Their seasonal CSA program, Fields says, has always been oriented to utilizing nature as it is: the sun when it shines and water from the mountains. “We don’t use any artificial means of extending the season, no propane or gas to heat the greenhouse. We use a greenhouse, but we don’t try to have the first crop of anything anymore. Our CSA starts at the end of May with smaller bags, and it gets heavier and heavier as the season goes on. We’ve always worked with nature, and that’s what we continue to do.”
Fields says the business is doing well, and he and Debbie are enjoying their work-life balance. “For me, my work life is about whether or not I am enjoying myself. We love our work, so that’s the benefit. We get to work outside as farmers, so we are in tune with nature, the birds, etc. That’s a joy for us, as is nurturing plants. Our work is solitary outside, but we have interaction with customers once or twice a week, so we have that socialization.” He adds, “Financial pressures are behind us now, so we like our work-life balance as it is now.”
The greatest challenge in his years as a farmer here, Fields says, has always been the weather. “There are so many variables that a farmer is not in control of. You have to be flexible and work with the weather. I’ve been at market on a Wednesday evening, and the weather will change overnight. We’ve had July and August frosts.” He says being a manager and trying to keep staff happy and working has also been a struggle at times. “Having a good friend working with me this year is wonderful. It’s a nice benefit. Having a younger person working with me is a joy.”
The other situation that has created some pressure for the Fields over the years is having Bend grow up around their property. “We have been like a frog in the pan. We have said ‘no’ to all the developers who have dropped by, emailed or called. The neighborhood has changed over the years. But we have wonderful neighbors, and they get to look out over the farm. That has been a challenge, but seems to have mellowed out now. We feel like we are appreciated for our difference. It’s a wonderful place for us to be.”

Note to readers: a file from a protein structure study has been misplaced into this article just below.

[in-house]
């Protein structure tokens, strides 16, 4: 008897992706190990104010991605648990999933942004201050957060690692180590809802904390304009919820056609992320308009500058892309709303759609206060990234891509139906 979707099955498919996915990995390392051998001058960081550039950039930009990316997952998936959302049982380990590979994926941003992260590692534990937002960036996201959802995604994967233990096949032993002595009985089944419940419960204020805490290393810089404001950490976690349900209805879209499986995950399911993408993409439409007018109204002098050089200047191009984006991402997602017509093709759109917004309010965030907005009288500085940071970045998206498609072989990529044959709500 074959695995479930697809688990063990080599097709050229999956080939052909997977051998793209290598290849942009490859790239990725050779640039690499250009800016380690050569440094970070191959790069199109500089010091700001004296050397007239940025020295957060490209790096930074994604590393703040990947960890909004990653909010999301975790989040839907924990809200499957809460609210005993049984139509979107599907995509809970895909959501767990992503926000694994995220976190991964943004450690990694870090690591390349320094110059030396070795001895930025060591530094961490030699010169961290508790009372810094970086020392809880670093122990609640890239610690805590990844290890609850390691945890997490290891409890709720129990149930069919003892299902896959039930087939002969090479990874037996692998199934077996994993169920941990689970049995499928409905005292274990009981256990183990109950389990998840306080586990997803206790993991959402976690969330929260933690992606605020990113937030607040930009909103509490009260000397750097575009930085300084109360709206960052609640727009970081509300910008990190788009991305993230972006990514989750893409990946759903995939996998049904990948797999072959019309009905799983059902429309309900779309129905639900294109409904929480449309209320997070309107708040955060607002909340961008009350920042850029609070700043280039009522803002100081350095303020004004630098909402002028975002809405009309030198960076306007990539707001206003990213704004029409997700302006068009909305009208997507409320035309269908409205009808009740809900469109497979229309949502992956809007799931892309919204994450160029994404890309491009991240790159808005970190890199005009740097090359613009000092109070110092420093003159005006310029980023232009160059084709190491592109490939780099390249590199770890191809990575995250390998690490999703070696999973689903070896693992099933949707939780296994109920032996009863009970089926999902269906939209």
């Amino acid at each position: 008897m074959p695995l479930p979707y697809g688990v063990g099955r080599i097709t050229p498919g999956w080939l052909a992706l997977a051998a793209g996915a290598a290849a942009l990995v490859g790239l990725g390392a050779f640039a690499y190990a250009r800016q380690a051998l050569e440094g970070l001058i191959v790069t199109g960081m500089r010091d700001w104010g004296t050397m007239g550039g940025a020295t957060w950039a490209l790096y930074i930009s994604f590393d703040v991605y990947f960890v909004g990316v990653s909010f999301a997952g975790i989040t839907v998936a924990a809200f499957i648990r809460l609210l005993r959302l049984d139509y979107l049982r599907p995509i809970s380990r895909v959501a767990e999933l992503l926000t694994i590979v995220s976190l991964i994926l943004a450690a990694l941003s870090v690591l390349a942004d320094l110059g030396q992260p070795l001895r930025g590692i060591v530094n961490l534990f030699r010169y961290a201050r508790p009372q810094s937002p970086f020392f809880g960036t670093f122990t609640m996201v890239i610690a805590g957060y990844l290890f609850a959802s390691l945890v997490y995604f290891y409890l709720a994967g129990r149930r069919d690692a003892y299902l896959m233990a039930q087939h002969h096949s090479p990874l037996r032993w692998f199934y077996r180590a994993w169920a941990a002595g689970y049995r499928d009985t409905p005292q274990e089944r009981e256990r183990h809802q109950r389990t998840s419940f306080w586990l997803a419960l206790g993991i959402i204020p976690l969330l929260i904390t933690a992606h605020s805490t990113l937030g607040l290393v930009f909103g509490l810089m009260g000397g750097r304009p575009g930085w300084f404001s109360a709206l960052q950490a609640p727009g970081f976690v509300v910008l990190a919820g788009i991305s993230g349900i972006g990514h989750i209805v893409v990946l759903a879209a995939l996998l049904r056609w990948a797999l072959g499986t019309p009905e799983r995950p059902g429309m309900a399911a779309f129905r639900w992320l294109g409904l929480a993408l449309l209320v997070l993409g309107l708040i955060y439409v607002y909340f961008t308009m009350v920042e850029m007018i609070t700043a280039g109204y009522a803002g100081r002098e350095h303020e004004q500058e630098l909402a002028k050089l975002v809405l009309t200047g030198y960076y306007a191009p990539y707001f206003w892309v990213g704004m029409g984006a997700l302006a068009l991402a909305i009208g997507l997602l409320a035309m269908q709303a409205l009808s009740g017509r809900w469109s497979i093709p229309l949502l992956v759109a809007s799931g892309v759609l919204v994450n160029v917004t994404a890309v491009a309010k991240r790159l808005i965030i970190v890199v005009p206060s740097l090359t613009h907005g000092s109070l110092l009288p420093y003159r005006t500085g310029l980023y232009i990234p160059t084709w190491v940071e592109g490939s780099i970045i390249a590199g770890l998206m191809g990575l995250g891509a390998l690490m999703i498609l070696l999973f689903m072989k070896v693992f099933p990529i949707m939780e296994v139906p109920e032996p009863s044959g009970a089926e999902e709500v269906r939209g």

Fields Farm is open to visitors and sells vegetables and a limited supply of eggs onsite at the farm stand. “People can come buy from the stand. They can drive right onto the property. During season, we have a stock cooler; and people can put their money in a trust box and make change. It seems to work just fine.” He adds, “We like to keep those dollars flowing locally; that’s been our focus from the beginning. If you can support your local farmer, that would be all we could ask.”
fields.farm • 541-382-8059
Windflower Farm LLC
Gigi Meyer, owner of Windflower Farm LLC, purchased her first ten-acre parcel out in Alfalfa east of Bend in 2005, and started her south farm at that time. “Then I bought my north farm in 2009 so I could expand,” she says. “I have two adjacent ten-acre parcels, 20 acres total.” Meyer’s offerings have changed since the beginning as need has arisen, and she says her operation has been diverse over the years. “I had pastured pigs on a small scale for a while, and I still have a dairy herd. I used to sell raw milk, but stopped doing that because insurance companies don’t allow it. Because of that, I stopped breeding goats, but now I am doing some agritourism with goat hiking. I repurposed my goats to become hiking companions. I will offer that this season: people can reserve time with my goats.”